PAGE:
Understanding the Housing Boom

By: Jake Willms, Quantitative Analyst

One of the most surprising things to me this year has been the continued surge within the housing market. Sales of new homes in the U.S. have advanced again in August, reaching the highest level since 2006. Moreover, the number of available homes for sale has nearly reached a three-year low.

The above graphic from Bloomberg.com visualizes this year’s housing surge well. Momentum has clearly been established. But what is causing this heightened economic activity during an international pandemic, during a recession?

First and foremost, interest rates are extremely low. Borrowing costs associated with purchasing a home are a huge incentive for potential buyers, and it’s undoubtedly a reason why so many Americans are buying homes this year. The Federal Reserve is set on holding low interest rates from the current near-zero mark until inflation is steady at 2%, so these conditions are likely to hold steady.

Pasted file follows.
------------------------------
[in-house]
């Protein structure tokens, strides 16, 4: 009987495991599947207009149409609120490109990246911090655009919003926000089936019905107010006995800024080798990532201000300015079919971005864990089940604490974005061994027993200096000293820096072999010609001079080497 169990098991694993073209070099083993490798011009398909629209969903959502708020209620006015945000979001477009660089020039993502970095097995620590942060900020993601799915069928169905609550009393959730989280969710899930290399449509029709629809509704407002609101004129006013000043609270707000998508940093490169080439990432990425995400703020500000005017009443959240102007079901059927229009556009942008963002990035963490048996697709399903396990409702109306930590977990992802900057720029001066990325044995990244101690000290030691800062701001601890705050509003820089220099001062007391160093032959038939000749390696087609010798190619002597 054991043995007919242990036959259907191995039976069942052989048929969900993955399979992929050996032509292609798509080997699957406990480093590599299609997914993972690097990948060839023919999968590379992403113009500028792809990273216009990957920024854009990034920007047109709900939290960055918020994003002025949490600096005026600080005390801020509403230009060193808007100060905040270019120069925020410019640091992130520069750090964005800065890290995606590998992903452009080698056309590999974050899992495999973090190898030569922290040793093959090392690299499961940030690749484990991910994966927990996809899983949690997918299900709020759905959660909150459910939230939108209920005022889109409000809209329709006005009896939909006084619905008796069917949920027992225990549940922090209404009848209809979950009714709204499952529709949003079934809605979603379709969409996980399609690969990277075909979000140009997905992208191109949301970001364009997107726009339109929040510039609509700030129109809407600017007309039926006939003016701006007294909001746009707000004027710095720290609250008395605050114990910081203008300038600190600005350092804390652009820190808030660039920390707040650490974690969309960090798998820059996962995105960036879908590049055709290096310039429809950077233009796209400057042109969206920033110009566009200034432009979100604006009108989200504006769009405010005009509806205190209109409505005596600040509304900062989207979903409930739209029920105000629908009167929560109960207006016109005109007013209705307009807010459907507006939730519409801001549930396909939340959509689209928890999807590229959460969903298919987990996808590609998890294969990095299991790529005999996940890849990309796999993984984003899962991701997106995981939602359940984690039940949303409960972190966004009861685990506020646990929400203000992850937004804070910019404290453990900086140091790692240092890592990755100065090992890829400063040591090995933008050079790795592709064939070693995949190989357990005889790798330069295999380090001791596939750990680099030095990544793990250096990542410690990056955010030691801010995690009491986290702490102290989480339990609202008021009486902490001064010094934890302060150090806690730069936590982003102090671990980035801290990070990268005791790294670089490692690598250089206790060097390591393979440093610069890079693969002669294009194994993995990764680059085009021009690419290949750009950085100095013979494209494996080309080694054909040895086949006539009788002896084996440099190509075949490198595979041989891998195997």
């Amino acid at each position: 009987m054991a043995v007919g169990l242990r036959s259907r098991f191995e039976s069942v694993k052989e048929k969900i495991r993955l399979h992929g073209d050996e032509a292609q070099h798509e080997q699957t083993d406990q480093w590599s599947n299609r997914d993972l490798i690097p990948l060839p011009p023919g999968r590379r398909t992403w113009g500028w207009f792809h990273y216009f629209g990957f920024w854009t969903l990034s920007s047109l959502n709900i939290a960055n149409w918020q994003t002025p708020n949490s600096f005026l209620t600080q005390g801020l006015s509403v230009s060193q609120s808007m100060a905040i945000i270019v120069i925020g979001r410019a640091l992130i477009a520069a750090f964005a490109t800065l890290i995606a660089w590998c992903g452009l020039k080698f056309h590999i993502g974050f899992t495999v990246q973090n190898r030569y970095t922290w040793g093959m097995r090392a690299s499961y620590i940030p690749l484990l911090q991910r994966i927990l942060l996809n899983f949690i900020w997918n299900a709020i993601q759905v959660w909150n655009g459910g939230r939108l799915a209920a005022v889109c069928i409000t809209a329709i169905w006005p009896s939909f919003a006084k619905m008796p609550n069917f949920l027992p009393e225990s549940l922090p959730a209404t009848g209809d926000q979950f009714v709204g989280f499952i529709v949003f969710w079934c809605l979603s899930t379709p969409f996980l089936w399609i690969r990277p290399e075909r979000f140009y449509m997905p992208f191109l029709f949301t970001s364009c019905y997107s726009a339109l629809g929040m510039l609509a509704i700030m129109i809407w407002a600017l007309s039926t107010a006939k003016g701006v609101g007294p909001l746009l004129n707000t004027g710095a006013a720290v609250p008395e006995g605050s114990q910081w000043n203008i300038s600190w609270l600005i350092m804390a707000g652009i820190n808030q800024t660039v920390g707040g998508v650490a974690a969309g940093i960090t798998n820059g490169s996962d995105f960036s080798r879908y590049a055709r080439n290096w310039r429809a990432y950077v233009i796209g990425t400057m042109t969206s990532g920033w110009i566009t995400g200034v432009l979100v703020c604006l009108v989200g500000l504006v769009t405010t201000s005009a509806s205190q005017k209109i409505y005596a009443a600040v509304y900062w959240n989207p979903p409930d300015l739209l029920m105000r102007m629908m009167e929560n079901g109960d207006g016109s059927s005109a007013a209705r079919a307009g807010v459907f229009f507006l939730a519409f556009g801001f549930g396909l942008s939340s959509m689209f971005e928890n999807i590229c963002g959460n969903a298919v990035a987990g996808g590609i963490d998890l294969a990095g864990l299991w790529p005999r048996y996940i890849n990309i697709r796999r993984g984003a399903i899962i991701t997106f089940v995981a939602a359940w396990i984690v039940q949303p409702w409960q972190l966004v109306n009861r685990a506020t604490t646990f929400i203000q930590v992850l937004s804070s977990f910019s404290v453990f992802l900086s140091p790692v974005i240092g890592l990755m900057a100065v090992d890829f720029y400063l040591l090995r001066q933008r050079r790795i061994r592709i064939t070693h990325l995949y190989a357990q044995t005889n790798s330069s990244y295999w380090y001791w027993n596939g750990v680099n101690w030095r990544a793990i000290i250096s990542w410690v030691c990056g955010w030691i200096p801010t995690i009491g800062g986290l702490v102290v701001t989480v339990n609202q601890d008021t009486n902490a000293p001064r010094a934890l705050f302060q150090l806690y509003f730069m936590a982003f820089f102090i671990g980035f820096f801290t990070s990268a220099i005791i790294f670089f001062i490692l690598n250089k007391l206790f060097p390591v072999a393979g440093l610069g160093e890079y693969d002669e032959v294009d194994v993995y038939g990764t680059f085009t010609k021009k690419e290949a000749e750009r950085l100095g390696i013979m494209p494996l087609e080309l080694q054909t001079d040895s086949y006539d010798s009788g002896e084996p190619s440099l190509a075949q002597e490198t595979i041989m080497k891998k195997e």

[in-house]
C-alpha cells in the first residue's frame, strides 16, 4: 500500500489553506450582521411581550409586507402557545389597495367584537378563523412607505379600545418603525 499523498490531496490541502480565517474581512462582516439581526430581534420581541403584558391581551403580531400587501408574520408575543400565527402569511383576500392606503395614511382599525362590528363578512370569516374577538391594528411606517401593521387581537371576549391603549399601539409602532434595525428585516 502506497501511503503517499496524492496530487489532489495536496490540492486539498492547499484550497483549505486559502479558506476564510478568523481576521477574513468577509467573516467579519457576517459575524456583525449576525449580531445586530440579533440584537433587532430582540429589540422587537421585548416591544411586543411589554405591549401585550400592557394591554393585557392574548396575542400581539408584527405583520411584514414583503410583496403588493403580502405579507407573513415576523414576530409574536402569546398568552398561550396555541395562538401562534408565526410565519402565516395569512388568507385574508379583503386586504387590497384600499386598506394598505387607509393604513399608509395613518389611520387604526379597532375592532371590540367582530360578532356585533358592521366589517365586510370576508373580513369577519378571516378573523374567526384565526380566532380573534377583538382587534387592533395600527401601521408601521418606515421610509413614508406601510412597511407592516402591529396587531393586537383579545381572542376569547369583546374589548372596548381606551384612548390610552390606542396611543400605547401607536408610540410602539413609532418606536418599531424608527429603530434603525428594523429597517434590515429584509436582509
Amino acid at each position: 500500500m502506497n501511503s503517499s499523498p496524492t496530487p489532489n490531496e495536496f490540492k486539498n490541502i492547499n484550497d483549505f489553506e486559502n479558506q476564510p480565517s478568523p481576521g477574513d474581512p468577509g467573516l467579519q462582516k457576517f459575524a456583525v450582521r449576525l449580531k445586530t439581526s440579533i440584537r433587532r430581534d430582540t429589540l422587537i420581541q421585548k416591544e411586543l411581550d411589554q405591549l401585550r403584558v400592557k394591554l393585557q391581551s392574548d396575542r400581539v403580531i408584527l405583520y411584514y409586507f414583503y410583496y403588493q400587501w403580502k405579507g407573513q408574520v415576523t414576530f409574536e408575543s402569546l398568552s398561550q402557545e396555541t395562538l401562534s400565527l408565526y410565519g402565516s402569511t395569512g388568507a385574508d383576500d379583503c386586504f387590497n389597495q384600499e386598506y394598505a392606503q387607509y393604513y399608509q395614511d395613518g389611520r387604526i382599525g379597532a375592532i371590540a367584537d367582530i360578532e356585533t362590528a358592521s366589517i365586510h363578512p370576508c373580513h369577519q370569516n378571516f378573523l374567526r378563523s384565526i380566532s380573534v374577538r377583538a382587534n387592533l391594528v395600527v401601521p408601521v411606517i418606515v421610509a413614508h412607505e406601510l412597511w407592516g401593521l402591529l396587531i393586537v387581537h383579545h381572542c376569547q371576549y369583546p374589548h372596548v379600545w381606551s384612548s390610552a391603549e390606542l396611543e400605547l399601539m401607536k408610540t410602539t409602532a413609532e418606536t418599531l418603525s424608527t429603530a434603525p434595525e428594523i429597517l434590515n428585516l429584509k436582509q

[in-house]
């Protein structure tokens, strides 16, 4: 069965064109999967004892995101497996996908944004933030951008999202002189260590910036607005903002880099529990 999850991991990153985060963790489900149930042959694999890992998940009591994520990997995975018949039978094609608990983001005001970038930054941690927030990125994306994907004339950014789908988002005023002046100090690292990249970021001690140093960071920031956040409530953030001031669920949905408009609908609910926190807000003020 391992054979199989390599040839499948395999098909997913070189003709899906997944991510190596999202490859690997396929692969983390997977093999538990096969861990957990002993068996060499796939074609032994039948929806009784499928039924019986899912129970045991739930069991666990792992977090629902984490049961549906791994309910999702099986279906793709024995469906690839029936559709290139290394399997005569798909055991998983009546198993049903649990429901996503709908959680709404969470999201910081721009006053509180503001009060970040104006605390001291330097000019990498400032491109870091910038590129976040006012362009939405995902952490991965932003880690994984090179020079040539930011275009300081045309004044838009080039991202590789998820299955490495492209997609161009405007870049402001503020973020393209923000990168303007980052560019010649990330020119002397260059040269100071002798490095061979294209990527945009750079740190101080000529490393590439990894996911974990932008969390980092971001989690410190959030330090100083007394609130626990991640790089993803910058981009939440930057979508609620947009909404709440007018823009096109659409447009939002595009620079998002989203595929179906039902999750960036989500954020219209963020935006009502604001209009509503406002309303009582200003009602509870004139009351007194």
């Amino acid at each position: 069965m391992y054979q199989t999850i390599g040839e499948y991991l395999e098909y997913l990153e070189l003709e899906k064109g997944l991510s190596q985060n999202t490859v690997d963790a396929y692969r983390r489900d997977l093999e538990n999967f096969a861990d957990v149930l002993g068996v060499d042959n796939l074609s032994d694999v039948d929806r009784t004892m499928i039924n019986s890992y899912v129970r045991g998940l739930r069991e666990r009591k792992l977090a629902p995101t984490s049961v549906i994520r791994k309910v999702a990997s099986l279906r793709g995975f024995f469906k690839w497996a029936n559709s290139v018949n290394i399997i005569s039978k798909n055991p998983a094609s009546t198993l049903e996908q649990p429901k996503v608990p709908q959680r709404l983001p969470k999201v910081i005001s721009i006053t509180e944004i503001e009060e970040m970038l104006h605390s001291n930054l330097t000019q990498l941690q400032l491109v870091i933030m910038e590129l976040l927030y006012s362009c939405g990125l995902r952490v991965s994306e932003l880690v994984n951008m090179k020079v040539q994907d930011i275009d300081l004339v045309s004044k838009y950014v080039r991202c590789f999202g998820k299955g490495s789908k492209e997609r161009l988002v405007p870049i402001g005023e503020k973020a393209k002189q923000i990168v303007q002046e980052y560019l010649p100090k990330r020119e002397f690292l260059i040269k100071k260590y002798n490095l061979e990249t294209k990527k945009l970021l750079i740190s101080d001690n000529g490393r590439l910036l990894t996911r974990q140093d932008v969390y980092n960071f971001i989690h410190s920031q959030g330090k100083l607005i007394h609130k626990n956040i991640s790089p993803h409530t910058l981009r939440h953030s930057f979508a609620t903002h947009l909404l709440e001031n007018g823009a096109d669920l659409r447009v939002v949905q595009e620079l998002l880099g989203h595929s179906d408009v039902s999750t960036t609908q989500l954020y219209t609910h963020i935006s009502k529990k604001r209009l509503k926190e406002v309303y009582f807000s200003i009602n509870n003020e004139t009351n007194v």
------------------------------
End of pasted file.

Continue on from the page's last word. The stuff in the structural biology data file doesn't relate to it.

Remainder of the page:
Another key component to the housing boom is the spike in those working from home. Coronavirus has revolutionized the remote office, forcing businesses around the world to adapt. Virtual meetings, remote collaboration, and other socially-distant work practices are making their way into normalcy. Perhaps this major shift has influenced people to seek an extra bedroom for a home office, or maybe space for a small gym to avoid the risks of the virus by going out. It’s clear that social distancing efforts have affected consumer demands for living.

With no end to the demand in sight, this ongoing housing boom is definitely something to keep your eyes on.

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